- Laugh Track: Joker uses a laugh track in grossly inappropriate fashion while discussing violence/terrorism. It's possibly a secondary Lampshade Hanging that the "audience" he's using is revealed to be cardboard cutouts.
- Mythology Gag: Joker nearly falls into a giant vat of liquid.
- Nice Job Fixing It, Villain!: Batman and Robin would be stumped if the Joker hadn't produced that Betty Blooper doll. That being said, the Joker wants them to find him.
- Not What It Looks Like: Batman swings into action to stop an apparent mugging when he sees a young man chasing after a middle-aged woman. It turns out that he's just trying to return a package she accidentally left behind.
- Offscreen Moment of Awesome: After breaking out of Arkham, Joker in a matter of hours manages to acquire enough technology to hack into everyone's television channels, take three hostages, and evade Batman's heavy surveillance.
- Pie in the Face: The Joker went to all that trouble just to set Batman up for this gag.
- Properly Paranoid: Batman was completely right about Joker attempting a Christmas scheme. Robin admits as much.
- The Public Domain Channel: The episode was produced and aired when It's a Wonderful Life, then in the public domain, could be seen on dozens of channels at any given time. (The film's copyright would be re-activated the year after the episode's broadcast.)
- The Joker sings "Jingle Bells, Batman Smells" as he escapes Arkham.
- The taxidermy horse that "pulls" the Joker's sleigh in his pirate TV broadcast has a single trimmed tree branch tied to its forehead with string to pass it off as a "reindeer". Joker also knocks over a pathetic-looking bare-branched little Christmas tree.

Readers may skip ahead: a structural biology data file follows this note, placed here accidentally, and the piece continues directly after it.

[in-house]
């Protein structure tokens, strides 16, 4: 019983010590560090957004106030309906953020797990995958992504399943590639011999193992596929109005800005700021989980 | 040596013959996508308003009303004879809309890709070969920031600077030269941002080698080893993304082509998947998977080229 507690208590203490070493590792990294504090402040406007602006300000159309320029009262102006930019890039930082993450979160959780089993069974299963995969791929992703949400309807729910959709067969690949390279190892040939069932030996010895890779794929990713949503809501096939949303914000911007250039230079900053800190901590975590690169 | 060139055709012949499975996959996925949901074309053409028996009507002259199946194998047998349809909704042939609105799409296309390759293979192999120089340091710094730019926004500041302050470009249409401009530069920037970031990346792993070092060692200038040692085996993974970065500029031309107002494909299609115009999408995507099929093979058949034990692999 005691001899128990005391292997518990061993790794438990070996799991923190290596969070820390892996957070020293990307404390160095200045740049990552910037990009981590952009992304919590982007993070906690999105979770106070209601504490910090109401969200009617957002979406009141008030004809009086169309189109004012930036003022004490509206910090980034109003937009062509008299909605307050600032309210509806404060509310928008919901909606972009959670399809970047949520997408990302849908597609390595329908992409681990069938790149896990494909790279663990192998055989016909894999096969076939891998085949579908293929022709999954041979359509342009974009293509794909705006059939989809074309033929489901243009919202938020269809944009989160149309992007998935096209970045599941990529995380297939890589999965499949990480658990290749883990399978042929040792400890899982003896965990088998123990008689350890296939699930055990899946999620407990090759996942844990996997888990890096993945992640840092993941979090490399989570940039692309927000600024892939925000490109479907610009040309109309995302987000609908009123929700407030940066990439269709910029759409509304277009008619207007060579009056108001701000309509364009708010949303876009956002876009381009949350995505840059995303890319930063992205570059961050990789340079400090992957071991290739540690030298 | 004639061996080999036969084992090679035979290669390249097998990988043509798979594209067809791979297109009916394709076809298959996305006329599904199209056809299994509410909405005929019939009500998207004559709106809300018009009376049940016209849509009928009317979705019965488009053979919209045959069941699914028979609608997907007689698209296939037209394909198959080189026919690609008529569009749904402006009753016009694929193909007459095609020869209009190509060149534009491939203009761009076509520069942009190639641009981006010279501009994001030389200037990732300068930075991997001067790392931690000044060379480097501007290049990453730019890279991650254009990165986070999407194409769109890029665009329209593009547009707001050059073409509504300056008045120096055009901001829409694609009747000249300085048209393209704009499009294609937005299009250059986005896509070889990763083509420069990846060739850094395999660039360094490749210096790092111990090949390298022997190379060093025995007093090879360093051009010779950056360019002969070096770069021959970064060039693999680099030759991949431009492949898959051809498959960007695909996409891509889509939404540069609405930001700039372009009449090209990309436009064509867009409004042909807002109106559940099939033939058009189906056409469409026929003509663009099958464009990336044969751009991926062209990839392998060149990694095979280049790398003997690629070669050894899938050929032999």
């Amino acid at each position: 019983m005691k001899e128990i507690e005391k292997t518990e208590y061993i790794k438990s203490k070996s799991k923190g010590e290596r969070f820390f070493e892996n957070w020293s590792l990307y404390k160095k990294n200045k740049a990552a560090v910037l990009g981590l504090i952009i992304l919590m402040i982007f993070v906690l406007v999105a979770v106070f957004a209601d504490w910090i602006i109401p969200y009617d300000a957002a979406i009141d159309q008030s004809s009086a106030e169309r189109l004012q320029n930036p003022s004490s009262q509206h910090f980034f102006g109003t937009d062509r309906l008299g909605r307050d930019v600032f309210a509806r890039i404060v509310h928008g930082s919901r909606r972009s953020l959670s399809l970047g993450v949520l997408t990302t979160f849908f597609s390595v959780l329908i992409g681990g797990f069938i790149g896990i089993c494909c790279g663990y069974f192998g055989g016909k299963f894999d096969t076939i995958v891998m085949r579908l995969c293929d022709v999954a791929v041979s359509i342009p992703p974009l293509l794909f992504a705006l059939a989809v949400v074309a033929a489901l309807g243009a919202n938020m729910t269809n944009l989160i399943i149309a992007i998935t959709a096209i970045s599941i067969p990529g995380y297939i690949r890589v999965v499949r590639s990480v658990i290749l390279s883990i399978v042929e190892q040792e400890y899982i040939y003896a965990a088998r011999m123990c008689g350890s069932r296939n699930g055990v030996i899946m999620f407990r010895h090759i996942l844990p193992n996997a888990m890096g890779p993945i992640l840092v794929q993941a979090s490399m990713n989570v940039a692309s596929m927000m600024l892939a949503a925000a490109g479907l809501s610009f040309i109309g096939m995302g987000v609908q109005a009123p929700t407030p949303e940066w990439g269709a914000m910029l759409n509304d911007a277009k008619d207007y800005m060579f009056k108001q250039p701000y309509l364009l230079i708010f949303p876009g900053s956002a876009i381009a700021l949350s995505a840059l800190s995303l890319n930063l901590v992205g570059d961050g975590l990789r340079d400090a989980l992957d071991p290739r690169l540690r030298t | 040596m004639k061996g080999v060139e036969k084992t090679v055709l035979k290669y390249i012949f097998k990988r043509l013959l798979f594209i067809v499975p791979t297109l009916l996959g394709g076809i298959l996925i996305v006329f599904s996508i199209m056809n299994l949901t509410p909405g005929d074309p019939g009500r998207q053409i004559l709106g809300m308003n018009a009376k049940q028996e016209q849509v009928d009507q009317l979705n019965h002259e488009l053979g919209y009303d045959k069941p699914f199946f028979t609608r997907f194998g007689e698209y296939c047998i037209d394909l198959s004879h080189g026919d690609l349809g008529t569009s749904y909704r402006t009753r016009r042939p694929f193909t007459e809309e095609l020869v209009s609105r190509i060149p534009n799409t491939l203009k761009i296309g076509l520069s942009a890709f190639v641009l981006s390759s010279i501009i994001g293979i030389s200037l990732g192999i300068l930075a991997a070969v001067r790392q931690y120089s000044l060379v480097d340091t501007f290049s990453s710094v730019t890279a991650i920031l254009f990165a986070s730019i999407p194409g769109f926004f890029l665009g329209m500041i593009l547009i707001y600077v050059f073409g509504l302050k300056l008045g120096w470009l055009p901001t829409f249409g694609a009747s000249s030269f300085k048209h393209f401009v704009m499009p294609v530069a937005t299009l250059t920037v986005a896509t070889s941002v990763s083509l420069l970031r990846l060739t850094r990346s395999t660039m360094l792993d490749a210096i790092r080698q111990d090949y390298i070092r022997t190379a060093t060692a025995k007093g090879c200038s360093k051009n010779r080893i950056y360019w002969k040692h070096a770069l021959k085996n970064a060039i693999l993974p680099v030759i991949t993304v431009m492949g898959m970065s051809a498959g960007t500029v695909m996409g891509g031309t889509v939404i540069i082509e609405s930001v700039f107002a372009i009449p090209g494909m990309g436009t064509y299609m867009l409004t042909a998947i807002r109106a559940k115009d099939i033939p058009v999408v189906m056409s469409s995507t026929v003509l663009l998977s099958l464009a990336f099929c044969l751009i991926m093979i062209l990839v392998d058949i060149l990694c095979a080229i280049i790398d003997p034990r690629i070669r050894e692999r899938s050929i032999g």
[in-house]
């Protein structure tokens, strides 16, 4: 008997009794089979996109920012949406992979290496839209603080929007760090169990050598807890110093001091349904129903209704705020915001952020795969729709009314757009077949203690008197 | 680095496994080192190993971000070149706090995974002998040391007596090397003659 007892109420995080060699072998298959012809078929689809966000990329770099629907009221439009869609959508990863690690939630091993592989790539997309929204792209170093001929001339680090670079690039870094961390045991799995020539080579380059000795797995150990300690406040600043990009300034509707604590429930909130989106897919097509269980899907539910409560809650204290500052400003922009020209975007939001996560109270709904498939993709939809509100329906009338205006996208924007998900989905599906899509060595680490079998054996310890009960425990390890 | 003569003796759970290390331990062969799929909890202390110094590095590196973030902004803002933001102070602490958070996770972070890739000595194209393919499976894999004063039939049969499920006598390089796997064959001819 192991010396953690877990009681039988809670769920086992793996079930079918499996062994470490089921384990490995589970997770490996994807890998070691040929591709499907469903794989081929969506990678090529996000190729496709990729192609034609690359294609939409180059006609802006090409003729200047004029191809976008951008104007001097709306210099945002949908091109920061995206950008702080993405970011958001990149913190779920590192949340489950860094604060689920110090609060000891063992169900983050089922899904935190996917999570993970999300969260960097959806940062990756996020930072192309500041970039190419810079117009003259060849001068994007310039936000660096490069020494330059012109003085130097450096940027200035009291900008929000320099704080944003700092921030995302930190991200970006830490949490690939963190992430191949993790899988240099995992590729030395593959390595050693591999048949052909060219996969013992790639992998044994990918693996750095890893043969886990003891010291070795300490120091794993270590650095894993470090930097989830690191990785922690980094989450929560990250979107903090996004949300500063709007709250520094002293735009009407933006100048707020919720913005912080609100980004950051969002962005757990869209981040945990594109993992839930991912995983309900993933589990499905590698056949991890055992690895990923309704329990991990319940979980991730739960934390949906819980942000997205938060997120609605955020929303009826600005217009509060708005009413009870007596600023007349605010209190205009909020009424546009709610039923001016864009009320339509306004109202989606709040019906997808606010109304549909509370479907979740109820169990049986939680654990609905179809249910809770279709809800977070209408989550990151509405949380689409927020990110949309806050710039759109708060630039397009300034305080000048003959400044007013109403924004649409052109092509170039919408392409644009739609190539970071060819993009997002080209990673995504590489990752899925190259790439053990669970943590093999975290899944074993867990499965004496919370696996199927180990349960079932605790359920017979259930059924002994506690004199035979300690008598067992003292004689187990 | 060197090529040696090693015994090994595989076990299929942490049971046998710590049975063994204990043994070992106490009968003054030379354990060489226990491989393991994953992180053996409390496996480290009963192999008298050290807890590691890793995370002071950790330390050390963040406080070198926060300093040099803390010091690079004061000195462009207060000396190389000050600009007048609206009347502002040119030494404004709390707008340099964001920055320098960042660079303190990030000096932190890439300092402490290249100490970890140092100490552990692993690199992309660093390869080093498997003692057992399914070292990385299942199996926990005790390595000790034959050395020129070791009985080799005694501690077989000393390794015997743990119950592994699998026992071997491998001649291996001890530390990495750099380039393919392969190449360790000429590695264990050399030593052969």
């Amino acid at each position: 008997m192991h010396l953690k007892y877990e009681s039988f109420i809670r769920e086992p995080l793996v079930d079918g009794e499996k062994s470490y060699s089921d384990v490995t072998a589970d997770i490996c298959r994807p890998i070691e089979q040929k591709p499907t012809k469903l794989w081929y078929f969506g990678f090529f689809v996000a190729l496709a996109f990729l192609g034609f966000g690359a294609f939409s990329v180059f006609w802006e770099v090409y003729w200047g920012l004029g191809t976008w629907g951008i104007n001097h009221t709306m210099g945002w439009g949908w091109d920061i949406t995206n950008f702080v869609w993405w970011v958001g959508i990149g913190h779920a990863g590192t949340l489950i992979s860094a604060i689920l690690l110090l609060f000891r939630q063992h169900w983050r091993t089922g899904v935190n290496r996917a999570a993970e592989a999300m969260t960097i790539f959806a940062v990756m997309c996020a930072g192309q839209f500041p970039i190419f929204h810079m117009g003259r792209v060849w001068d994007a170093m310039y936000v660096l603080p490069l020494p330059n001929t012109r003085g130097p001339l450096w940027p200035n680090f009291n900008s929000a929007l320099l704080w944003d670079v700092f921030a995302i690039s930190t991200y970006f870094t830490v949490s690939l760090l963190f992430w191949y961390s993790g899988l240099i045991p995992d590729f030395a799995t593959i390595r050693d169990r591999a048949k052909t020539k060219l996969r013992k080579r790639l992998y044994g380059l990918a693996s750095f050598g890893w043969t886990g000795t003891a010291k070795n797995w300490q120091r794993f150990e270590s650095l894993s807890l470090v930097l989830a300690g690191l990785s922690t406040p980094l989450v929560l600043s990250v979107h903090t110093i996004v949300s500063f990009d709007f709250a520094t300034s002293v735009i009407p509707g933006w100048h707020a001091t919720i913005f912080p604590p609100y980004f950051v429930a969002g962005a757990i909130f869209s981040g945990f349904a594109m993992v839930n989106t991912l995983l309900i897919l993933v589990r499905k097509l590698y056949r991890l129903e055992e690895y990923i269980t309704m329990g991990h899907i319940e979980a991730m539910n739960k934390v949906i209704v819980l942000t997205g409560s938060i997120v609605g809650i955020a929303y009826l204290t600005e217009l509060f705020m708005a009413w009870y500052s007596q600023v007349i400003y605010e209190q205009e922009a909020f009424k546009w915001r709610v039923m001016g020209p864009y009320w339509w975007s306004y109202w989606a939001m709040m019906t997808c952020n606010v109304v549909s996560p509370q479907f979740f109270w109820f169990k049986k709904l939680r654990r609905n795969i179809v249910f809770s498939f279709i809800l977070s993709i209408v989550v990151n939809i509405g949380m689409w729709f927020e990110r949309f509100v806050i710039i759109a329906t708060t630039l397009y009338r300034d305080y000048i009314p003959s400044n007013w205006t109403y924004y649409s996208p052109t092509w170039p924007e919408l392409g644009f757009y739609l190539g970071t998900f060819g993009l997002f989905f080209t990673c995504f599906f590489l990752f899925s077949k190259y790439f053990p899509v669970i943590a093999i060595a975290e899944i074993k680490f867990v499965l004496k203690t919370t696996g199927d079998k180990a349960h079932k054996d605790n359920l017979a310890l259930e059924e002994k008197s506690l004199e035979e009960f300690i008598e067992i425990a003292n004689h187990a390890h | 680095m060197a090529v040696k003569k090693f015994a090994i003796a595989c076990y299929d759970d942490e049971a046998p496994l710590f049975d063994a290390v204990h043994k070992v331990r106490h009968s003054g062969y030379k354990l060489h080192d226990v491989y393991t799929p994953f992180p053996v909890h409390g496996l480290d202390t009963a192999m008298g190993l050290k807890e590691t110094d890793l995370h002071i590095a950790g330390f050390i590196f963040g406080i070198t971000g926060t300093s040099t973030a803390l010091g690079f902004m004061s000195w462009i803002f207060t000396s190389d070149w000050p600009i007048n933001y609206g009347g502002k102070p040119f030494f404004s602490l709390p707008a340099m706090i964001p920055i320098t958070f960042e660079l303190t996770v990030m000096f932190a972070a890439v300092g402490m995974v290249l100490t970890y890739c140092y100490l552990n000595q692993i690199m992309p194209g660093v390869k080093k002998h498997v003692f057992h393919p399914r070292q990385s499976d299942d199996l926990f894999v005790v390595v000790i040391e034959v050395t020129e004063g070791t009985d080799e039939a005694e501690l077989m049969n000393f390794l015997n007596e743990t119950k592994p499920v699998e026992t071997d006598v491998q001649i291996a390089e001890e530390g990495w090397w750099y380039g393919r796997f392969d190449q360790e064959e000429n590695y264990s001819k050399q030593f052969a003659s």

- Gordon calls the Joker a diseased maniac.
- Soundtrack Dissonance: Joker loves invoking this.
- He plays a The Dating Game-style arrangement of his Leitmotif after revealing that he took three hostages, one of whom is terrified and screaming for help.
- Music from The Nutcracker plays as lethal mechanical toys attack Batman and Robin. It's pretty jarring to hear "Trepak" (aka the Russian Dance) played in a minor key.
- Stating the Simple Solution:
- Summer when briefly ungagged screams for help and tries to reveal the Joker's location, which would have brought Batman sooner than later. He merely re-gags her before she can.
- Batman tries to follow the television signal trace, which is straightforward and "easy" as Robin mentions. They then have to detour to stop a train from going over dismantled tracks, and it turns out the signal is a trap.
- The Stoic: Batman, even when getting a Pie in the Face or hearing that Joker has taken three hostages.
- Trainstopping: Being Badass Normals, Batman and Robin are forced to stop the train through the relatively mundane method of disconnecting the carriages from the engine, then leaping off the train with the engineer in tow.
- Unnecessarily Large Interior: The LaffCo factory is enormous (as is everything in it). It may be why it went out of business.
- Visual Pun: Batman, wielding a bat.
- Where Does He Get All Those Wonderful Toys?: Not addressed in the episode, but you have to wonder how and when Joker managed to get the facilities to broadcast a TV show on every channel, turn an observatory telescope into a giant cannon and construct all those giant toys with his face on them... sure made for entertaining TV, though.